That’s going to end up one of the craziest pitching lines in postseason history: 5 IP, 1 H, 2 ER, 7 BB, 5 K, 1 WP, 110 pitches, 59 strikes.
— Mark Zuckerman (@ZuckermanCSN) October 7, 2012
Wainwright may be mowing down the Nats but his pitch count marches on. A leadoff single to Mike Morse gets Lance Lynn up in the bullpen. Not a bad problem to have if you practice CRADCORE. Lynn made great contributions to the cXc World Series run then coolly stepped in to make 29 starts of 3.49 FIP baseball. Gulp.
Carlos Beltran must be watching all these Wainwright curveball strikeouts thinking, “See? See?!”
— Emma Span (@emmaspan) October 7, 2012
Another strikeout, the third of the day for Danny Espinosa. Guess what pitch Wainwright threw to get the K on the board?
Wainwright loses Kurt Suzuki and that’s the end of his day. Incredible performance from Little Carp. 10 strikeouts, six hits and three walks scattered over 5 2/3 innings. He leaves with his team in the lead, Lance Lynn in, please #givelancechants.
LANCE LYNN! After walking pinch hitter “Pinch Hitterson” to load the bases, Lynn blows Jayson Werth away in an ugly beard-on-beard crime to end the inning. Lynn the best. Cards lead the Gnats 2-1 headed to the bottom of the sixth.
Jayson Werth checking in with a tidy -.133 WPA after two big Ks with the bases loaded. That’ll leave a mark. Just think: Danny Espinosa is even worse!
Welp. Jayson Werth all but redeems himself, ranging back to the right field fence to make a great leaping catch that may just have taken a home run away from David Descalso! Werth fires the ball back to the infield to keep David Freese from advancing. Huge play.
People don’t complain about Dick Stockton as an announcer nearly enough. Not nearly. He’s the worst going.
— Paul Boyé (@Phrontiersman) October 7, 2012
Werth’s catch saves Craig Stammen’s bacon just in time for Stammen to plunk Pete Kozma. A strikeout of pinch hitter Skip Schumaker ends the threat and the sixth inning.
Edward Mujica comes in for the pinch-hit-for Lance Lynn and gets a hearty assist from Descalso at second base, who was fortuitously not double switched out. Two more grounders and the Nats are done in the top of seven. Stretch time! Your stretch music is Red City Radio, who I think maybe are Cards fans. CRADCORE!
Below are Carlos Beltran’s career playoff numbers before he picked up a walk and single tonight. His single is of the “stung up the middle variety” and comes on the heels of a bad bouncer from Jon Jay which ate up The Roche at first base. Craig Stammen gives this blaze a quick squirt with accelerant by plunking Matt Holliday. The bases, they are loaded.
Natitude? More like LOBitude, amirite? The Nationals escape certain death via Ryan “Houdini” Mattheus. A ground ball to short leads to a force at home then a 5-4-3 means the Nationals are still just down one run. The Cardinals have two runs to show for their 13 base runners. The seventh inning is OVAH!
Wrap your noodle around this one, if you please.
Ryan Mattheus is the first pitcher in postseason history (21st overall) to pitch one inning and throw two pitches.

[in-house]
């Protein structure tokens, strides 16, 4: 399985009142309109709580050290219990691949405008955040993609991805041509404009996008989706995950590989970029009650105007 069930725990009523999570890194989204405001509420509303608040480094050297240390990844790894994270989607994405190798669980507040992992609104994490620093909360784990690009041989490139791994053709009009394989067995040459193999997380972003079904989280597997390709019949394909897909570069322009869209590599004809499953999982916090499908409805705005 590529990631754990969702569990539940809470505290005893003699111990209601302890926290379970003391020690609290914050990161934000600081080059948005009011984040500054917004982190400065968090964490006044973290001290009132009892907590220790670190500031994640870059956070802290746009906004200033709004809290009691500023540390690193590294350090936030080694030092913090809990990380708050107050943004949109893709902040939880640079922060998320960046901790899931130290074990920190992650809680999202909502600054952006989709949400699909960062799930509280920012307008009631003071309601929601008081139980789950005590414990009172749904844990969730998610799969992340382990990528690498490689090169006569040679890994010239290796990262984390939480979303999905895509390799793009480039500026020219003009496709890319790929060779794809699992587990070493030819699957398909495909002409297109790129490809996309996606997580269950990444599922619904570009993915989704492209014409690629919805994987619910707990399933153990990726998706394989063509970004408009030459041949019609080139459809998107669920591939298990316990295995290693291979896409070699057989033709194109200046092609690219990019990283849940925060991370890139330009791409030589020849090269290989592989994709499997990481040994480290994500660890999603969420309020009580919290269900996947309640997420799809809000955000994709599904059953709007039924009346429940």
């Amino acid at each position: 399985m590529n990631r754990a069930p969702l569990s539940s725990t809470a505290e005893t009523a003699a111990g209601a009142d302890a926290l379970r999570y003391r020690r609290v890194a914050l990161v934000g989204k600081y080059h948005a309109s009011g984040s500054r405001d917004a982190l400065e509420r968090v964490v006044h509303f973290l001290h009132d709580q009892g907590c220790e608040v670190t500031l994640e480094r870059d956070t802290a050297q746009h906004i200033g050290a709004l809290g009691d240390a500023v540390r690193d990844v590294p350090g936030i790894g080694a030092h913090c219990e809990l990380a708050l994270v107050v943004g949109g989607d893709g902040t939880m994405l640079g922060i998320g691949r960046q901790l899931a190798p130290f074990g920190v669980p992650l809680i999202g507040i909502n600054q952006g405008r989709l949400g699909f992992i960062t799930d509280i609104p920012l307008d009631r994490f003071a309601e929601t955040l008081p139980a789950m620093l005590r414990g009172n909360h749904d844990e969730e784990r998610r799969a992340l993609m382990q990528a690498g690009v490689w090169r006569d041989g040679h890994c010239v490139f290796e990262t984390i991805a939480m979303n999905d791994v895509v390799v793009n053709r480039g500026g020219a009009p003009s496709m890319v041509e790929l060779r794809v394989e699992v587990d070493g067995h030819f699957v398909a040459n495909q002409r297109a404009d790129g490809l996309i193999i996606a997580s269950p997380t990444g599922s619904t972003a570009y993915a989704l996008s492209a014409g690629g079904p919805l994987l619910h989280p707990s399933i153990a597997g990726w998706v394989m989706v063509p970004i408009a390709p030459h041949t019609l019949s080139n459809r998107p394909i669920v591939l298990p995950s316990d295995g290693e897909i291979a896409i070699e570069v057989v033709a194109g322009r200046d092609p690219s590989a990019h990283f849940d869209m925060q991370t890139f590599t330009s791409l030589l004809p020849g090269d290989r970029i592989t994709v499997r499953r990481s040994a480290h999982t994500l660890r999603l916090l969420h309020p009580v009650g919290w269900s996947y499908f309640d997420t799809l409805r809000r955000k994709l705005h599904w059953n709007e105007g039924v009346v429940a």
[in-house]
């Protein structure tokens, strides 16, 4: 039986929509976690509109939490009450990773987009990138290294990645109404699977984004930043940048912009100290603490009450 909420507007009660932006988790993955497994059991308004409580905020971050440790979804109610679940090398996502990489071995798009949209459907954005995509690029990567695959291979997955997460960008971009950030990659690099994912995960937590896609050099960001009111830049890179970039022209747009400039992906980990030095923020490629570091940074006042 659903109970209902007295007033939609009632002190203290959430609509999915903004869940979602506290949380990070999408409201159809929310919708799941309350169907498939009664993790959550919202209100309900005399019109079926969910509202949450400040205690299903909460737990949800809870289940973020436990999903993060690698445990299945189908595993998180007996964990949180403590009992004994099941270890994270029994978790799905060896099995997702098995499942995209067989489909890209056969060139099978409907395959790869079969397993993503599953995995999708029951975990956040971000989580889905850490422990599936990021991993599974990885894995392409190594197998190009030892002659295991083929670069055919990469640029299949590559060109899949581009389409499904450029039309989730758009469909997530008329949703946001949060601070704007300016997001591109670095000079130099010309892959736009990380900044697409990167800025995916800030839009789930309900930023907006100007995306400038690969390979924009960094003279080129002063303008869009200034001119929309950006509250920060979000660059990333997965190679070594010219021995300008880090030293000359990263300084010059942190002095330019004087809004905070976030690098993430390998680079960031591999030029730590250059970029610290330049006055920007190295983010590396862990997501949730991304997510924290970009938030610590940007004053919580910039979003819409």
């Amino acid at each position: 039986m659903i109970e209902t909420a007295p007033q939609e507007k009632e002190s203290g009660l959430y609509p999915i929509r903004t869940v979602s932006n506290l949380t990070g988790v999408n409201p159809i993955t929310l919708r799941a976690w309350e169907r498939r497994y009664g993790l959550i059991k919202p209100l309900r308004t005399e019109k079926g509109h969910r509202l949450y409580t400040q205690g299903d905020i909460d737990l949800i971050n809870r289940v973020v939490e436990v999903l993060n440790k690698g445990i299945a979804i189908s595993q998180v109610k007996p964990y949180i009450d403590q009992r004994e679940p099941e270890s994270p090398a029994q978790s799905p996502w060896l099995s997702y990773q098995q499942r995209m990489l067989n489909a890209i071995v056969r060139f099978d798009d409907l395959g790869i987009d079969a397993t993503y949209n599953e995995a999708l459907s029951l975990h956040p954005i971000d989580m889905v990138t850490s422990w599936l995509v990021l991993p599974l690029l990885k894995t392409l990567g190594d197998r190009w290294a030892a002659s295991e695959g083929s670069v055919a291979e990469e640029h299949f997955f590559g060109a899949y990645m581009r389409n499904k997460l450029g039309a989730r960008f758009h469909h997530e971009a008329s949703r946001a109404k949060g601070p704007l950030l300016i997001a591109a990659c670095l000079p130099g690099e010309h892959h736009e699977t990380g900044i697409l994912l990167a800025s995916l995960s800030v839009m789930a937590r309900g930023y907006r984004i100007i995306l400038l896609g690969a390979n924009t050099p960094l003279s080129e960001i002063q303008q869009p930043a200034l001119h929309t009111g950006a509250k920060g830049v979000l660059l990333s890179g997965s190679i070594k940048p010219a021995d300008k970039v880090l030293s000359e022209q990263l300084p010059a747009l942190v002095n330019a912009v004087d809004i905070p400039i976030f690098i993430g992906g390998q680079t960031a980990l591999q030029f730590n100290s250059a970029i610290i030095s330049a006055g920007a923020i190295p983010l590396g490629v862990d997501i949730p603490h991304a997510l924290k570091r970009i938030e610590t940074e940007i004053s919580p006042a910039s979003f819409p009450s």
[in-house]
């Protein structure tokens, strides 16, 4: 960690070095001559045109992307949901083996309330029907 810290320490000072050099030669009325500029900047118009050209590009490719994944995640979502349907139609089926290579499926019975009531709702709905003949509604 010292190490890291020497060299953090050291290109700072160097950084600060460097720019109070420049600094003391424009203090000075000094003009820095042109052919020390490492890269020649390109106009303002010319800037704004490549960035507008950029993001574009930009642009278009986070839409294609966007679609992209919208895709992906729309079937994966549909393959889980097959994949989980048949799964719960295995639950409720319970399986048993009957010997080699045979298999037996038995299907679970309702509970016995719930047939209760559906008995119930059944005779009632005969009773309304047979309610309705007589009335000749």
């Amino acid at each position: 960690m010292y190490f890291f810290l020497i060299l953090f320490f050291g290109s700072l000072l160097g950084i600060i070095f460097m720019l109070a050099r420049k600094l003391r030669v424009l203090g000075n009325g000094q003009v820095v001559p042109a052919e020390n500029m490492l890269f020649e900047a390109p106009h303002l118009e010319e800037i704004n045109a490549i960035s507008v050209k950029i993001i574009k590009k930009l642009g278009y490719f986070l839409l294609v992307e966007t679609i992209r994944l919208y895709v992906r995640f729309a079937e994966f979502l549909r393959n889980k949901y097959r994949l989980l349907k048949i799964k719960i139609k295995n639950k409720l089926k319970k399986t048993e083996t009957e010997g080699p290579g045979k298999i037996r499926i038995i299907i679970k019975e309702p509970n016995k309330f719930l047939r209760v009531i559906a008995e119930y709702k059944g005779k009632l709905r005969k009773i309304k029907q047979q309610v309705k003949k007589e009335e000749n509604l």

— Sam Miller (@SamMillerBP) October 7, 2012
Mitchell Boggs is on to pitch and the Nationals are determined to help him out. After Mike Morse reached on an error and Ian Desmond singled him to third, the Nats gave up an out by bunting but not squeezing??? Boggs then struck Kurt Suzuki out and oh my goodness this is it.
Matheny goes to Marc Rzepczynski ahead of the pitcher’s spot in the Nats order. Davey Johnson counters with Tyler Moore.
TYLER MOORE! The Nats rookie serves a Rzep fastball that was a little too high into right field and two runs score! The Nats now lead 3-2 because oh my god the poles are switching the world is ending. Rzep continues Jayson Werth’s miserable WPA day but the damage is done. Tyler Clippard comes in to face the Cards in the bottom of the 8th. NATS LEAD 3-2.
The Nationals pitchers must prefer pitching from the stretch. David Freese reaches on an error to Ryan Zimmerman, who really does Throw Like That. The Cardinals bunt him to second because of course they did, what else could they possibly do?
— Productive Outs (@ProductiveOuts) October 7, 2012
Controversy! The inning ends on a HIGHLY dubious strike call on the outside corner. Clippard gets a gift as pinch hitter Matt Carpenter expresses his dismay. Ugly stuff. To the ninth inning!
The CRADs do the sensible thing and put closer Jason Motte into the game to protect a one run deficit rather than the one-run lead they had moments ago. Managin’s hard, y’all. (No seriously, it really is.) Motte does what Motte does: runs batters over with reckless abandon. Last hacks for the birds as Drew Storen emerges from the Nats ‘pen.
Davey Johnson opts to leave lumbering Mike Morse in left field with a one-run lead. Jon Jay naturally hits a liner right there, which Morse gamely fields for the first out. Well hit ball but out all the same. Get ready to Blame Beltran!
Blame away! Beltran flies out to shallow center. Looked like maybe a hittable pitch, a fastball up in the zone but Storen survives. All down to Matt Holliday at this point.
It’s over! Storen strikes out Holliday on three pitches, the last a contested check swing call. The Nats somehow manage to allow three dozen base runners and hold on to win. Big night in D.C. as the Nats have, like, super homefield advantage now.